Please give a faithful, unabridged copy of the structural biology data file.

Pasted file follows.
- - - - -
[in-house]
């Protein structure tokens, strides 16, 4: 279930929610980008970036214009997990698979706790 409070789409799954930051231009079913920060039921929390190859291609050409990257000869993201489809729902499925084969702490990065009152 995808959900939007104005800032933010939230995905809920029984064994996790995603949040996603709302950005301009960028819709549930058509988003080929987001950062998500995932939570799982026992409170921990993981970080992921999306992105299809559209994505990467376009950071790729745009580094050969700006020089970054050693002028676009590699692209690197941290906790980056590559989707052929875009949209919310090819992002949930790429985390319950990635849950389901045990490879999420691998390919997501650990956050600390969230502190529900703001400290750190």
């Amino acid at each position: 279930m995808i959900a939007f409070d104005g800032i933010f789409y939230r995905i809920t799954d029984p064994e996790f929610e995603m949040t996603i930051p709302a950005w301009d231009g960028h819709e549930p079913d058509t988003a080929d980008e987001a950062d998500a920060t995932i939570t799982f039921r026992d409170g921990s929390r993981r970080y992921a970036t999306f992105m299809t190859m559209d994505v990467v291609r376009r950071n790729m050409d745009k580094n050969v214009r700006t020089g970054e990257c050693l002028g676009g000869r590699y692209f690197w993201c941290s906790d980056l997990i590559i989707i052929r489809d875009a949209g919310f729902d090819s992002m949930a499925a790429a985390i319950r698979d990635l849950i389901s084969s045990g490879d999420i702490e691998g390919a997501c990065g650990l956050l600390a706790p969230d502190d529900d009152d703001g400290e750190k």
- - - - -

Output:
[in-house]
């Protein structure tokens, strides 16, 4: 279930929610980008970036214009997990698979706790 409070789409799954930051231009079913920060039921929390190859291609050409990257000869993201489809729902499925084969702490990065009152 995808959900939007104005800032933010939230995905809920029984064994996790995603949040996603709302950005301009960028819709549930058509988003080929987001950062998500995932939570799982026992409170921990993981970080992921999306992105299809559209994505990467376009950071790729745009580094050969700006020089970054050693002028676009590699692209690197941290906790980056590559989707052929875009949209919310090819992002949930790429985390319950990635849950389901045990490879999420691998390919997501650990956050600390969230502190529900703001400290750190």
């Amino acid at each position: 279930m995808i959900a939007f409070d104005g800032i933010f789409y939230r995905i809920t799954d029984p064994e996790f929610e995603m949040t996603i930051p709302a950005w301009d231009g960028h819709e549930p079913d058509t988003a080929d980008e987001a950062d998500a920060t995932i939570t799982f039921r026992d409170g921990s929390r993981r970080y992921a970036t999306f992105m299809t190859m559209d994505v990467v291609r376009r950071n790729m050409d745009k580094n050969v214009r700006t020089g970054e990257c050693l002028g676009g000869r590699y692209f690197w993201c941290s906790d980056l997990i590559i989707i052929r489809d875009a949209g919310f729902d090819s992002m949930a499925a790429a985390i319950r698979d990635l849950i389901s084969s045990g490879d999420i702490e691998g390919a997501c990065g650990l956050l600390a706790p969230d502190d529900d009152d703001g400290e750190k």